Virtual Visita Iglesia

For the second year in a row, I’d have to cancel my Visita Iglesia tradition.  But if there’s a will, there’s a way, and my way is to revisit them virtually.  Here are some of my favorite churches (in no particular order) that I’m looking forward to visiting as soon as it’s safe to go back out again.

Basílica Menor de San Sebastián (San Sebastian Church)

I really love this church from the first time I stepped into its doors.  It’s completely made of steel and we don’t see that many Gothic Revival architecture in the Philippines.  The exterior is relatively modest but inside it looks like you’re immediately transported to Europe.

Did I mention that it’s quite challenging to take a decent photo of it’s façade?

It’s simply one of the most beautiful church interiors I’ve ever seen.

Minor Basilica of the Black Nazarene (Quiapo Church)

This is one of the churches that I visit more often because of my mother’s influence.  She used to bring me along here and queue at the stairs leading to the revered Black Nazarene to rub her handkerchief on it for blessings.  Whenever I ask for something important or something good happens, this was my go-to.

It is also one of the most important churches in the Philippines.

Minor Basilica and Metropolitan Cathedral of the Immaculate Conception (Manila Cathedral)

This is simply one of the most beautiful structures I’ve ever seen!  This is also the only fully air-conditioned church in the Philippines that I’ve been to or know.  Needless to say, this is one of the most historic and significant churches in the country.

One of the most beautiful churches in the country and also one of the most difficult to take a photo of.
The interiors are quite modest though.

Immaculate Conception Parish Church of San Agustin (San Agustin Church)

This is the oldest standing stone structure in the country and it also introduced me to the term, “trompe-l’oeil.”  The ceiling is just gorgeous and even in person, it’s very hard to distinguish which is paint and which is actually sculpture.  It’s also interesting that you’re stepping on tombs as you enter the church.

The church had restoration works a few years back so it looked much younger than it actually is from the outside.
The ceiling works are quite convincing that it’s difficult to distinguish where the sculptural details end and the paint begins.

St. Pancratius Chapel (Paco Park)

A tiny chapel surrounded by tombs in the middle of a park.  This is the only religious building that I actually haven’t been inside of, but the surrounding area is just so peaceful. 

I sure would like to return here to get more decent shots and hopefully see the inside of the chapel.

The Grotto of Our Lady of Lourdes (San Jose del Monte City, Bulacan)

This is in a way the Philippines’ own version of the Sagrada Familia in Barcelona, Spain, in the sense that it’s been under construction for decades and don’t seem like it will get completed soon as it’s fully funded by donations.  I really like walking the stations of the cross here located behind the church.  It is also known for the spring waters you can get here that is said to be miraculous.  I hope to be back soon as my last visit was way back 2014.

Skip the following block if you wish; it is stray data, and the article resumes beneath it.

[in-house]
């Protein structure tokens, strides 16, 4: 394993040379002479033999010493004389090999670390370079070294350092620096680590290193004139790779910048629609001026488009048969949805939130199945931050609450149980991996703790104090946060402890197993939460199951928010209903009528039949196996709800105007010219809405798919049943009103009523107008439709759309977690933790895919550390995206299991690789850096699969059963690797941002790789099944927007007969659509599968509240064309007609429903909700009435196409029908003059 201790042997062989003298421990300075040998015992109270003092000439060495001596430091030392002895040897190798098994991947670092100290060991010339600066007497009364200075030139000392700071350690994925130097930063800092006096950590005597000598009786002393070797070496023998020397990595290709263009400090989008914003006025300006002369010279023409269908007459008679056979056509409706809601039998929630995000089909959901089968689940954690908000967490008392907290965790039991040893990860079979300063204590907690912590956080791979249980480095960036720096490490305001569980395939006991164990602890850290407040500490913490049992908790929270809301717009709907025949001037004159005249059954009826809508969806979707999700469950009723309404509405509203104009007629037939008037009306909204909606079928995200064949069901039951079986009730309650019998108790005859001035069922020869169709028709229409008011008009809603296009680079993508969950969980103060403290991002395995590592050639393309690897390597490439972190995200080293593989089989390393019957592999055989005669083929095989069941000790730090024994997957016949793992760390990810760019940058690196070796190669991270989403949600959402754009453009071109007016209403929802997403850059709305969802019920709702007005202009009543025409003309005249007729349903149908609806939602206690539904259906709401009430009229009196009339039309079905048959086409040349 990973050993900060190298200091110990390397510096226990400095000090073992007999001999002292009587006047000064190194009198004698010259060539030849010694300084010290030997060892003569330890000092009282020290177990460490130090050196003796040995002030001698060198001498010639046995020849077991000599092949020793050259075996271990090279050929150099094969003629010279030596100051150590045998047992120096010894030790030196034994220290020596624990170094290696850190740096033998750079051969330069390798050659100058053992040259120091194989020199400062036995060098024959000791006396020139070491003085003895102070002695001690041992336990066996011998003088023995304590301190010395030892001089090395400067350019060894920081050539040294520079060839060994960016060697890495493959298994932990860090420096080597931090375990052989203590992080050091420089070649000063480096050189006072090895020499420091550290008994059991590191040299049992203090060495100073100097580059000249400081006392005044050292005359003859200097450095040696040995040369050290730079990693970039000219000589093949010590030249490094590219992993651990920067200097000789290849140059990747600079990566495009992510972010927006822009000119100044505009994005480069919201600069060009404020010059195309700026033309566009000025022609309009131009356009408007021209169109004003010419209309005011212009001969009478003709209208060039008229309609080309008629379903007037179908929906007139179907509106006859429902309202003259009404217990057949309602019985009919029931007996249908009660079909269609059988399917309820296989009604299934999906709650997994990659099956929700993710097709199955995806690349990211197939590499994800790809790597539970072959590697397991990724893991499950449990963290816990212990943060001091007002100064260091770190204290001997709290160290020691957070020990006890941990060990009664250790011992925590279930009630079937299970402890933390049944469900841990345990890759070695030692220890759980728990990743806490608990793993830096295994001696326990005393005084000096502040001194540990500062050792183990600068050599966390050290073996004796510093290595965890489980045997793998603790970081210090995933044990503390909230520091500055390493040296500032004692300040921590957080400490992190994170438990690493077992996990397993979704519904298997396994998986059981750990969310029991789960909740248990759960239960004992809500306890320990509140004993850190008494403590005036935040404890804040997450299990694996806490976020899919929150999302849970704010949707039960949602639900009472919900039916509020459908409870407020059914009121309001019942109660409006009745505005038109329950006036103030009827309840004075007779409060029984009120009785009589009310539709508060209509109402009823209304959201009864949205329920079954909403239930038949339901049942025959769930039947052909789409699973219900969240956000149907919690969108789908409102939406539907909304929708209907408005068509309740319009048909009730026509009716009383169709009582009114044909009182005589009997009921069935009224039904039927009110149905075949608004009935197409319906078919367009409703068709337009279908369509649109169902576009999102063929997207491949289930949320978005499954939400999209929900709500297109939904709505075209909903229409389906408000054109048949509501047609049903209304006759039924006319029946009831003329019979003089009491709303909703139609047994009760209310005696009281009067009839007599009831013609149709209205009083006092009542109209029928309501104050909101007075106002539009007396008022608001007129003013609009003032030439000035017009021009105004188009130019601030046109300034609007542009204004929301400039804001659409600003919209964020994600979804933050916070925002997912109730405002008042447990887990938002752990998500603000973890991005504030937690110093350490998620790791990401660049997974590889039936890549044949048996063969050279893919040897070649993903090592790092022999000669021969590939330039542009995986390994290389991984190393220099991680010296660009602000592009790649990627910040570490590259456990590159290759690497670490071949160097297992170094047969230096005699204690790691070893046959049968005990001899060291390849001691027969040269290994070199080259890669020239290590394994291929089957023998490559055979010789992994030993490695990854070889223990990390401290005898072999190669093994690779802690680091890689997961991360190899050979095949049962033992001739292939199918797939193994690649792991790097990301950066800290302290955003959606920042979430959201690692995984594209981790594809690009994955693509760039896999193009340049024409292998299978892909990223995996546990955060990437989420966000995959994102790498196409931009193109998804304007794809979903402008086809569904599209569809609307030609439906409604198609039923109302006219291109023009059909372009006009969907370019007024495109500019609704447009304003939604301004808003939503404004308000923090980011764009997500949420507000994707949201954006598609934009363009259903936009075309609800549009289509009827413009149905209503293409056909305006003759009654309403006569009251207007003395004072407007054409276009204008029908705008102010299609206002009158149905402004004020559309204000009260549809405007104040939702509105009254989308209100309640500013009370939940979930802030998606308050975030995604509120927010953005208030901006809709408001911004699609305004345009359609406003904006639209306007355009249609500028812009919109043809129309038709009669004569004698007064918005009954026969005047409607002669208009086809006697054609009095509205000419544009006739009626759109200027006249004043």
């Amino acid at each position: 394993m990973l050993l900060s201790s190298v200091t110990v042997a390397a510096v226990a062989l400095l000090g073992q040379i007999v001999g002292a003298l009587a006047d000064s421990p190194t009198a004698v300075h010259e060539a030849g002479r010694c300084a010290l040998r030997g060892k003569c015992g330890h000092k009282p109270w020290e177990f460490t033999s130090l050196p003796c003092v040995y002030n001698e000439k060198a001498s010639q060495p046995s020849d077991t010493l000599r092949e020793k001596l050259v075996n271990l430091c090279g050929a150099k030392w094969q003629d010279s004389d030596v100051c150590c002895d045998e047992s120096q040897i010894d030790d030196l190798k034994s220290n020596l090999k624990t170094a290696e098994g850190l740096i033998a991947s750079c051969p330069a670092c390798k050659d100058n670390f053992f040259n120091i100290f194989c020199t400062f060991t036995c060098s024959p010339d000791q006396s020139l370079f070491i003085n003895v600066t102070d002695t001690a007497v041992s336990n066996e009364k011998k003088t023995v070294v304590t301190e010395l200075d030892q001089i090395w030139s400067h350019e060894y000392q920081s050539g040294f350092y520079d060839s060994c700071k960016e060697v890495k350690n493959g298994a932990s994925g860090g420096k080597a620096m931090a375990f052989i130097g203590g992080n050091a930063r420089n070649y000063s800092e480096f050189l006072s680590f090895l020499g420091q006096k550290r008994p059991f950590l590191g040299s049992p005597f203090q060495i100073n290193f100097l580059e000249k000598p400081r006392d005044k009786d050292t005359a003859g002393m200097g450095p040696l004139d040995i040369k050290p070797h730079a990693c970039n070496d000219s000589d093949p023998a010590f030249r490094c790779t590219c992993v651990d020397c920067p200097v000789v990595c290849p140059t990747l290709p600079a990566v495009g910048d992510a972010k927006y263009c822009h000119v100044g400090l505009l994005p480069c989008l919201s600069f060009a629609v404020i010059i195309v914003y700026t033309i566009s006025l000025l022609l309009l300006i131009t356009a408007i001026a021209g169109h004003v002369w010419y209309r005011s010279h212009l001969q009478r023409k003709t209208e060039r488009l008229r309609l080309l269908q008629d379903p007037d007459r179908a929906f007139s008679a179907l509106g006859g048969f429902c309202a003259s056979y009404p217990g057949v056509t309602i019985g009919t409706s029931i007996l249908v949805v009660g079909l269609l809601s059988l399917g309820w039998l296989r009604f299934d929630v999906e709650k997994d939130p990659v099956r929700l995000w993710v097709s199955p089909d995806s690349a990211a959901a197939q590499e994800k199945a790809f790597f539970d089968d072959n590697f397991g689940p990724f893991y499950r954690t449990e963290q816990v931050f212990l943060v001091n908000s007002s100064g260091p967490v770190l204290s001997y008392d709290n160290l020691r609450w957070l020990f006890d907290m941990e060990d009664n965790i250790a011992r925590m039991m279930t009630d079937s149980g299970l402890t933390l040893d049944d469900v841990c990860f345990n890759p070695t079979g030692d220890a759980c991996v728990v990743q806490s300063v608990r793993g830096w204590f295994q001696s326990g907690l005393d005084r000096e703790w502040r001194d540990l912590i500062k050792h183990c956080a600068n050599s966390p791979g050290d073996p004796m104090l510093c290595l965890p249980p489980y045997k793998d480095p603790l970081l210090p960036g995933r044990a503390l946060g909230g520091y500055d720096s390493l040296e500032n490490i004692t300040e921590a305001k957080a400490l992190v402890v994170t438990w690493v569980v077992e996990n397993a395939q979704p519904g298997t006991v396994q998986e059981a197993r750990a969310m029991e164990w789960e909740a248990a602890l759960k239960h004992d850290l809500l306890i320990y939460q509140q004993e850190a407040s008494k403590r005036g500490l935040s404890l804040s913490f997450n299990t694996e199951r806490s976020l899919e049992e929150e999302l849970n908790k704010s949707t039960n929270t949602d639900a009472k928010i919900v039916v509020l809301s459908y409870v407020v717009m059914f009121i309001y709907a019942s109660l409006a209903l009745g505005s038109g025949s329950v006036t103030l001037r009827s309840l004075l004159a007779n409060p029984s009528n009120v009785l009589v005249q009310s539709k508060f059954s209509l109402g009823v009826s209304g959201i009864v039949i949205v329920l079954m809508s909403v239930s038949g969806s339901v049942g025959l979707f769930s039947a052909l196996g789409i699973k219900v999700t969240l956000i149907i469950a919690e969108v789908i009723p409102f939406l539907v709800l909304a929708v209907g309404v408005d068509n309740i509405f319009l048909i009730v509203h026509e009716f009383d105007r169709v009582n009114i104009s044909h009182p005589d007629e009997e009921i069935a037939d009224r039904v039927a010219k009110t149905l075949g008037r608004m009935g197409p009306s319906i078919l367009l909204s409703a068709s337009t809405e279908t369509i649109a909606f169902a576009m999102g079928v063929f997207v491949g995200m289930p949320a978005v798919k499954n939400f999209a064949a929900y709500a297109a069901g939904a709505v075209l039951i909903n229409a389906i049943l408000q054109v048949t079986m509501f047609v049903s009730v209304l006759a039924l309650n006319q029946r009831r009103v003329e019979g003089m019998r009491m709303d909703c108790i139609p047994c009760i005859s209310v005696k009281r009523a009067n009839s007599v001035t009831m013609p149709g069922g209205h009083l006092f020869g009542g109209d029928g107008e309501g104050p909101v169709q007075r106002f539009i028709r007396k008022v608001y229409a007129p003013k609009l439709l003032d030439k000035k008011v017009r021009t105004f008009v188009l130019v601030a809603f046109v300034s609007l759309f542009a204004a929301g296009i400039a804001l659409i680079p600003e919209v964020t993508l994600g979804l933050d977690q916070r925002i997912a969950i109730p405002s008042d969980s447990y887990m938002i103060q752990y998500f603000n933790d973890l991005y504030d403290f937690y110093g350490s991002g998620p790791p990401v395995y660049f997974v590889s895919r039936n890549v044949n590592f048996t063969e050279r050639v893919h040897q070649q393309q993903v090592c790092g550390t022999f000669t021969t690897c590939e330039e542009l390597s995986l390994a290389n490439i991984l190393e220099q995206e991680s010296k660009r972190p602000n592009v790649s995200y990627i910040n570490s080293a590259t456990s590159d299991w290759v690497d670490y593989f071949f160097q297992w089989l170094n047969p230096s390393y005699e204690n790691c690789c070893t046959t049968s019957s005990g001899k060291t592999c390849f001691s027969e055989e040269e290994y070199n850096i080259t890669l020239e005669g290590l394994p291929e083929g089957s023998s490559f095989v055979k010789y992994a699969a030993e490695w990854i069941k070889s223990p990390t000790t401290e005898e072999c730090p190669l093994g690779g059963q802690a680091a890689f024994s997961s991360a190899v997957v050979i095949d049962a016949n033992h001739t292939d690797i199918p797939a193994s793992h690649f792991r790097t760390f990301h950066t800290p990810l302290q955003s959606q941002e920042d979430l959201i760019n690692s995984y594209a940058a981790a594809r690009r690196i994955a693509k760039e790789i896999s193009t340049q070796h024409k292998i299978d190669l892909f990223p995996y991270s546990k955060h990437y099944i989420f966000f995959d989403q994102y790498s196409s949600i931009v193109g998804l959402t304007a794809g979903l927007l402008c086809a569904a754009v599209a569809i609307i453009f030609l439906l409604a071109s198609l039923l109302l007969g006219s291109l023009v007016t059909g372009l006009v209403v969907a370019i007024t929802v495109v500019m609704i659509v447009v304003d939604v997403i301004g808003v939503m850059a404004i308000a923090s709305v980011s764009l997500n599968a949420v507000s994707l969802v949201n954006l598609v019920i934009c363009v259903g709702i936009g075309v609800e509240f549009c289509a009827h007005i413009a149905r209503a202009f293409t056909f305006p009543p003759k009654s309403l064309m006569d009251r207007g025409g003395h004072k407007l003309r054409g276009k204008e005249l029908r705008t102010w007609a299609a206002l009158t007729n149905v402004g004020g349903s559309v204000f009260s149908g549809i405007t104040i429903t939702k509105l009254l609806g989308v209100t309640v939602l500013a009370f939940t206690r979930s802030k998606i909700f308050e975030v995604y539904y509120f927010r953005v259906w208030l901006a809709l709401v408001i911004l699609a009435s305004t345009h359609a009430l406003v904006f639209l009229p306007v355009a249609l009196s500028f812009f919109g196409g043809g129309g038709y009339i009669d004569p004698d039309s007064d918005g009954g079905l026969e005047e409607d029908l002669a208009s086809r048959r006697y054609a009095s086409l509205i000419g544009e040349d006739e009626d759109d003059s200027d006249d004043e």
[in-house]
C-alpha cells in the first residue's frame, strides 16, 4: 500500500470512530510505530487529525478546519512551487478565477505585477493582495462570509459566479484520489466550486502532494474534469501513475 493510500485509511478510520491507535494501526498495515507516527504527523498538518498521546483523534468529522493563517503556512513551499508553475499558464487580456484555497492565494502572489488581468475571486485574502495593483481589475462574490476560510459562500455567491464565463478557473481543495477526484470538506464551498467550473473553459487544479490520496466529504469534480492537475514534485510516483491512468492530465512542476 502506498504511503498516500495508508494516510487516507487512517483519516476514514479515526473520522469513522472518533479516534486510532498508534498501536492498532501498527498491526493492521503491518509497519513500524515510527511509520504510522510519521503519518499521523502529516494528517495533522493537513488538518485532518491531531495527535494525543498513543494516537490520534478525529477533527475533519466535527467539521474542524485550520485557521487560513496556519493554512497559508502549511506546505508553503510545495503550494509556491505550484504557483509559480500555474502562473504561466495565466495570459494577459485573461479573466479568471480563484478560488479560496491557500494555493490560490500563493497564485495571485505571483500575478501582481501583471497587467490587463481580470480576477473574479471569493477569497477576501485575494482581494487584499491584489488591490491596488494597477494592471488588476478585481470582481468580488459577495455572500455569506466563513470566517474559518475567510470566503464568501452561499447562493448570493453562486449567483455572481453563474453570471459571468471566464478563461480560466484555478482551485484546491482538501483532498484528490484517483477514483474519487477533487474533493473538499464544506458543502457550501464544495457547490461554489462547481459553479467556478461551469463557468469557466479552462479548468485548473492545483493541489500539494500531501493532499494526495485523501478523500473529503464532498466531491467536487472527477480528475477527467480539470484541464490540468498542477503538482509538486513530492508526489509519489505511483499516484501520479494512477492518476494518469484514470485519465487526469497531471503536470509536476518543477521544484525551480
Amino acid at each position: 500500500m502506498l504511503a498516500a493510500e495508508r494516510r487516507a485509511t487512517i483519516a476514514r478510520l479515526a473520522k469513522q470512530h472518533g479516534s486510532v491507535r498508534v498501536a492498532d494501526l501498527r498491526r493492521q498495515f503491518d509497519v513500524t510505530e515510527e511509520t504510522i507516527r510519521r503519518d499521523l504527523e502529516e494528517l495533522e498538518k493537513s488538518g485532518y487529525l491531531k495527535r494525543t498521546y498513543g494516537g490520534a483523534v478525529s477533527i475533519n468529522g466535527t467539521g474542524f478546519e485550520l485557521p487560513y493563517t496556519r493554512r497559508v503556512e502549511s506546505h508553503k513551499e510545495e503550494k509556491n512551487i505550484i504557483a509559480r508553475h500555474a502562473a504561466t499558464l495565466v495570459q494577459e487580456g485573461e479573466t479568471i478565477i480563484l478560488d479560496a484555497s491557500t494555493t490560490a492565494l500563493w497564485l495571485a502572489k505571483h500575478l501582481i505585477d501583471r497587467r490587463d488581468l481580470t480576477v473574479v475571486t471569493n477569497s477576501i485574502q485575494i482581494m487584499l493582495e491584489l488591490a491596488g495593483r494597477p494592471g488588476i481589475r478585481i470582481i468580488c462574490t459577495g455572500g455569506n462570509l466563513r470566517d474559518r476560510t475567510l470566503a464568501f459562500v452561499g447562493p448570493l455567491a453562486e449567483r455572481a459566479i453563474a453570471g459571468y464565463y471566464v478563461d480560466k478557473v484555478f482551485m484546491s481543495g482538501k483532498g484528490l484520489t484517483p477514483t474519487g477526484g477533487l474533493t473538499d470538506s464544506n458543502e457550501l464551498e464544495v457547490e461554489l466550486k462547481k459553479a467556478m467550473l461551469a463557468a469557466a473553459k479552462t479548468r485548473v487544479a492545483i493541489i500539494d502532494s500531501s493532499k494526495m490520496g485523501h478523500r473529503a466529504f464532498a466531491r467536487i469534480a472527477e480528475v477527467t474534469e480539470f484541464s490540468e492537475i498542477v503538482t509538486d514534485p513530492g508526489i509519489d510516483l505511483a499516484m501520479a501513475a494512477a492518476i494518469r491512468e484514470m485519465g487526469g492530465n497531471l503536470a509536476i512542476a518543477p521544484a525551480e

Taken April 2014.
Stations of the cross: Station XII. The statues are life-size.

Basílica Menor del Santo Niño de Cebú (Santo Niño Basilica, Cebú)

This is the oldest church in the country and the current structure is one of the oldest.  It was damaged badly from a strong earthquake in 2013 but has since been restored.  This was always packed with devotees with the inclusion of tourists.  I hope to return to see the restored church.

Taken prior to the 2013 earthquake that destroyed the bell tower.
Like many churches in the country, it’s a challenge to take a photo in it’s entirety even with a wide lens.
Inside the church.

Iglesia de San Agustín de Paoay (Paoay Church)

This is a UNESCO World Heritage Site under the collective group of Baroque Churches of the Philippines and for good reasons.  The current structure was completed in 1710 and looks really amazing!  For it to withstand all the earthquakes for the past three centuries is a testament to its strength.  I was last here way back in 2009 so my return is long overdue!

Taken in 2009 when smartphone photography looked like this.

Our Lady of the Atonement Cathedral (Baguio Cathedral)

This is definitely one of my must visit places when in Baguio City.  Aside from its spiritual value, this is one of the nicest churches I’ve been to.  The combination of being atop a high vantage point and cool weather makes visiting it truly a unique experience.

One of the places I long to return to.

The Immaculate Conception of the Virgin Mary Parish Church (Baclayon Church)

One of the oldest churches in the country, this was one of the worst damaged structures in Bohol during the 2013 earthquake.  I was lucky enough to have visited it before the destruction and was heartbroken to see it in its collapsed state in 2014.  I hope to return to see how the church was restored since then.

Before the 2013 earthquake destroyed much of the structure that dates back to 1727.

This Lenten season, I hope we all find peace and solitude despite the hardships that the pestilence has brought us.  I hope that you enjoyed this virtual tour and stay safe!

If you plan to follow my Visita Iglesia route in the future, see this page for my routes per year:

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